Last year, I wrote an article, "Know When To Fold (And When To Hold)", which discussed the various trigger points for selling a stock. I highlighted two, McDonald's (NYSE:MCD) and Chevron Corp. (NYSE:CVX), in my portfolio that I had decided to hold on to and another, International Business Machines (NYSE:IBM), that I had sold.
Six months later I revisited my thinking (it was a rainy day here in New England and I put the yard work on hold for a day). Although hindsight is always 20/20 as they say, it looks like I made the right move. Both of my holds are up 11% to 12%. The stock I decided to sell is lower by 9% with a poor outlook.
The nascent turnaround for burger joint McDonald's has intensified. The company indicated that the all-day breakfast has been a big hit and the streamlining of the menu and operational improvements are taking effect. Management reported better-than-expected results at its recent earnings call. Icing on the cake was a dividend boost in late 2015, which keeps its streak of 41 straight annual increases going.
Chevron's management is still implementing a major cost-cutting program and recently announced the sale of more assets. A 50% increase in crude oil prices didn't hurt either. However, a continuing negative is that the dividend has been the same for eight quarters and income-orientated investors might get a little antsy if the payout doesn't go higher soon. I'll keep Chevron on the watch list.
Is this SAM for you?
The craft brew king Boston Beer just reported results for the March quarter. And investors didn't approve. Shares dropped by nearly double digits on the news. It seems that intense competition in the industry, every day two new craft breweries open their doors, are driving revenue, depletions, and earnings lower. Earnings per share fell by half in the quarter as compared to the previous year in spite of the fact the company retired 70M shares.
The question remains: can Boston Beer get its mojo back? Founder and Chairman Jim Koch stated that the company has gone through this situation before, most notably back in the 1990s, and through a combination of several new offerings and operational improvements, he is confident it can again.
I'm still up significantly on my original investment and don't want to generate capital gains, so for now I will hold on to my shares and give Jim Koch and CEO Martin Roper a chance to work through myriad issues affecting the company. It will take a lot more potential downside for me to sell.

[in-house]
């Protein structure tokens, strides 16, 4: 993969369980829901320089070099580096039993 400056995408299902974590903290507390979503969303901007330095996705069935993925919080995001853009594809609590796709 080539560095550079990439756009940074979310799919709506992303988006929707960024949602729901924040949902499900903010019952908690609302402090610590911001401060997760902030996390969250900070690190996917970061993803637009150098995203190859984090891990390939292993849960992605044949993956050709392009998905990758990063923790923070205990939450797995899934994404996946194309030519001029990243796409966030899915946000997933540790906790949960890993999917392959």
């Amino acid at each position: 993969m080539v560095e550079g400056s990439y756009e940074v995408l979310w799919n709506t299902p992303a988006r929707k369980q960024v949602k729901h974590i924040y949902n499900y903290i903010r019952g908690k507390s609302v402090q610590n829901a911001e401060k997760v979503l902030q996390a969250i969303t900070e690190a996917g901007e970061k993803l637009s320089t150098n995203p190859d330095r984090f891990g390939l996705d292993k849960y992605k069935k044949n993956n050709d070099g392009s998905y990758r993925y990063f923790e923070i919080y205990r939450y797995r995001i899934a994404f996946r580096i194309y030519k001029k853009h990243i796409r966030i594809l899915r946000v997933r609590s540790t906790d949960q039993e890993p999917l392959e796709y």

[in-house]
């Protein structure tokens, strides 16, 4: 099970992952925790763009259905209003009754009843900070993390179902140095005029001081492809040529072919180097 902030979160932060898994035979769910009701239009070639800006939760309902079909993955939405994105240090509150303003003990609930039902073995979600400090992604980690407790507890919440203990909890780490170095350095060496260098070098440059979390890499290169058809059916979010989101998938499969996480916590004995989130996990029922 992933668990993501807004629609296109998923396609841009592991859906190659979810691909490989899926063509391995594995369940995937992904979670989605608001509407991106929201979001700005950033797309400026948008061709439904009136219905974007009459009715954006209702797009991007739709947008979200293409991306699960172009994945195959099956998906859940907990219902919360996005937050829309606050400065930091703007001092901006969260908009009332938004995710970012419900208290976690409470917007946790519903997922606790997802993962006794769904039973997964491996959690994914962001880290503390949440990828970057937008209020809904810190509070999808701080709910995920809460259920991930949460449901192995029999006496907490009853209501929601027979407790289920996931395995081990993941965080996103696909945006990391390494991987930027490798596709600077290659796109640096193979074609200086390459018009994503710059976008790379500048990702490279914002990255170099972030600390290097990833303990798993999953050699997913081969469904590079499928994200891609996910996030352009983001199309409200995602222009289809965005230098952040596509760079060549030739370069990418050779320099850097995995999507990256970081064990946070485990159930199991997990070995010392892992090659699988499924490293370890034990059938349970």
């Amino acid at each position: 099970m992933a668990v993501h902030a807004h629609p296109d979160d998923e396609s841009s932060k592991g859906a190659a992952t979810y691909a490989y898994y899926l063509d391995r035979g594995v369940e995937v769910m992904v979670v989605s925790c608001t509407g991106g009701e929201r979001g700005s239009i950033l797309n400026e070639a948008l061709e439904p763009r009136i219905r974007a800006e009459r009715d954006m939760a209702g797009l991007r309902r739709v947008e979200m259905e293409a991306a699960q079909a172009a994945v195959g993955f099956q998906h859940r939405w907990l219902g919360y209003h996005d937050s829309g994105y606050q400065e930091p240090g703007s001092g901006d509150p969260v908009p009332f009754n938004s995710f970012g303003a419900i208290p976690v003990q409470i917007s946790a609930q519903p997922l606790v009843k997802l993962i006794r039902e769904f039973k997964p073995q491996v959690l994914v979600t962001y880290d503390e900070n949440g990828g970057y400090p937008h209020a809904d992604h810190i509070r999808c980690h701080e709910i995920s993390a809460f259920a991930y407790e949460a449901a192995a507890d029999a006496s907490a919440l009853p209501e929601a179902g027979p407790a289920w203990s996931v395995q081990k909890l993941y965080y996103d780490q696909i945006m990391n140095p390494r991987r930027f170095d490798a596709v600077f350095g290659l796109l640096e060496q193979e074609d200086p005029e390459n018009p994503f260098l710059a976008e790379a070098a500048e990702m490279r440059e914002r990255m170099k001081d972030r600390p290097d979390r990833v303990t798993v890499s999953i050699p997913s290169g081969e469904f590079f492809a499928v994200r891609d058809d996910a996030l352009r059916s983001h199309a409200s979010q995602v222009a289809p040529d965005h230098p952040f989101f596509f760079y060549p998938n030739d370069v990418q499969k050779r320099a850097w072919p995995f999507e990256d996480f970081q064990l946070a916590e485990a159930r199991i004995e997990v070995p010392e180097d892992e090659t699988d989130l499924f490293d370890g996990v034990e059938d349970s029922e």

Getting a jump on things
It seems consumer products giant Procter & Gamble is getting a jump on the next decade. Not surprisingly, the company just announced a miniscule 1% dividend increase as it continues to battle its way through sagging revenue and earnings growth. Management is reorganizing and jettisoning several of its major brands. The plan is to grow by shrinking.
The disappointing dividend increase, probably instituted only to keep Procter & Gamble on the Dividend Aristocrat list for the 35th consecutive year, is in line with a recent report from Goldman Sachs which projects that growth at large companies will slow from the mid single digits and migrate below 1% over the next ten years, a level not seen since the 1940s when Harry Truman was in the White House and the U.S. was just starting an economic and baby boom. Note that most big companies did not routinely start boosting dividends until the 1950s and beyond, so according to Goldman Sachs, we could be entering uncharted waters here - uncertainty is never a good thing in the investing world.
Still, the company has a lot going for it, and in spite of the issues, it hasn't been a bad performer in my own portfolio. Including dividends, I'm averaging a gain of 7% per year over the last five plus years, most of the time with many analysts and SA readers badmouthing the stock, which currently yields a hefty 3.3%. The company has a manageable debt level, about 50% of shareholder equity, and consistent free cash flow - $10.9B last year - to help fund the dividend and any buybacks. P&G has retired about 50M shares over the last five years.
In spite of the problems, and the puny dividend increase, I'll hold on to my shares for now and give management time to correct the problems and return the company to a respectful growth trajectory.
It's always a good idea to occasionally revisit past investment decisions, such as my insistence to hold on to shares of "troubled" companies such as McDonald's and Chevron but sell IBM, and to add new stocks, in my case, Boston Beer and Procter & Gamble, to the watch list
Disclosure: I am/we are long MCD, CVX, SAM, PG.
I wrote this article myself, and it expresses my own opinions. I am not receiving compensation for it (other than from Seeking Alpha). I have no business relationship with any company whose stock is mentioned in this article.